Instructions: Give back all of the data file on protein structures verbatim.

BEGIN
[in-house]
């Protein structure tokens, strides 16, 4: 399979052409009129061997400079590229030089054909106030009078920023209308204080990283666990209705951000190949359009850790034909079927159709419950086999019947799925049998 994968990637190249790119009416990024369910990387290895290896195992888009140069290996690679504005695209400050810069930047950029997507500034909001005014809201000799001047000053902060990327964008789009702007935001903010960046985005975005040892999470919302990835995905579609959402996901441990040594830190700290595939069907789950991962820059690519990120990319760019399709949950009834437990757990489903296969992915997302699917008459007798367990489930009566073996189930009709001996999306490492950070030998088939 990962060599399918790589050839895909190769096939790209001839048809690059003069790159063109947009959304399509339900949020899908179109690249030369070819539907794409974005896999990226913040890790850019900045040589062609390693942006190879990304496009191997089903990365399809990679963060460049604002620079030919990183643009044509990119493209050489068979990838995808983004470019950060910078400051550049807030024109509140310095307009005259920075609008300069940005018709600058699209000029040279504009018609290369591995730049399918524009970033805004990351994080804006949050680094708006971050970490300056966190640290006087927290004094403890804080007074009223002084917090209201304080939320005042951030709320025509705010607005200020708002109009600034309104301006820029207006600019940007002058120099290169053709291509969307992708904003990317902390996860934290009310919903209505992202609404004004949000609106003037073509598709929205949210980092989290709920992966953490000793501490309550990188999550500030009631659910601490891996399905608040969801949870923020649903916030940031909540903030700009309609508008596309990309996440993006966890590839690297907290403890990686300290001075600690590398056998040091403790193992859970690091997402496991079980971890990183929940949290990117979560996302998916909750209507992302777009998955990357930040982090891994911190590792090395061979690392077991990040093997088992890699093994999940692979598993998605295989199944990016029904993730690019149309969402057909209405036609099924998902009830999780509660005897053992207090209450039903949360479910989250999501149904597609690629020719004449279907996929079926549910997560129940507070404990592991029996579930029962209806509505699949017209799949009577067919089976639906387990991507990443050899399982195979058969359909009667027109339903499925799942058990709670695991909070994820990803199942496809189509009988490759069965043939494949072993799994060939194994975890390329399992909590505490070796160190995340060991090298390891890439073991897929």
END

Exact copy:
[in-house]
């Protein structure tokens, strides 16, 4: 399979052409009129061997400079590229030089054909106030009078920023209308204080990283666990209705951000190949359009850790034909079927159709419950086999019947799925049998 994968990637190249790119009416990024369910990387290895290896195992888009140069290996690679504005695209400050810069930047950029997507500034909001005014809201000799001047000053902060990327964008789009702007935001903010960046985005975005040892999470919302990835995905579609959402996901441990040594830190700290595939069907789950991962820059690519990120990319760019399709949950009834437990757990489903296969992915997302699917008459007798367990489930009566073996189930009709001996999306490492950070030998088939 990962060599399918790589050839895909190769096939790209001839048809690059003069790159063109947009959304399509339900949020899908179109690249030369070819539907794409974005896999990226913040890790850019900045040589062609390693942006190879990304496009191997089903990365399809990679963060460049604002620079030919990183643009044509990119493209050489068979990838995808983004470019950060910078400051550049807030024109509140310095307009005259920075609008300069940005018709600058699209000029040279504009018609290369591995730049399918524009970033805004990351994080804006949050680094708006971050970490300056966190640290006087927290004094403890804080007074009223002084917090209201304080939320005042951030709320025509705010607005200020708002109009600034309104301006820029207006600019940007002058120099290169053709291509969307992708904003990317902390996860934290009310919903209505992202609404004004949000609106003037073509598709929205949210980092989290709920992966953490000793501490309550990188999550500030009631659910601490891996399905608040969801949870923020649903916030940031909540903030700009309609508008596309990309996440993006966890590839690297907290403890990686300290001075600690590398056998040091403790193992859970690091997402496991079980971890990183929940949290990117979560996302998916909750209507992302777009998955990357930040982090891994911190590792090395061979690392077991990040093997088992890699093994999940692979598993998605295989199944990016029904993730690019149309969402057909209405036609099924998902009830999780509660005897053992207090209450039903949360479910989250999501149904597609690629020719004449279907996929079926549910997560129940507070404990592991029996579930029962209806509505699949017209799949009577067919089976639906387990991507990443050899399982195979058969359909009667027109339903499925799942058990709670695991909070994820990803199942496809189509009988490759069965043939494949072993799994060939194994975890390329399992909590505490070796160190995340060991090298390891890439073991897929």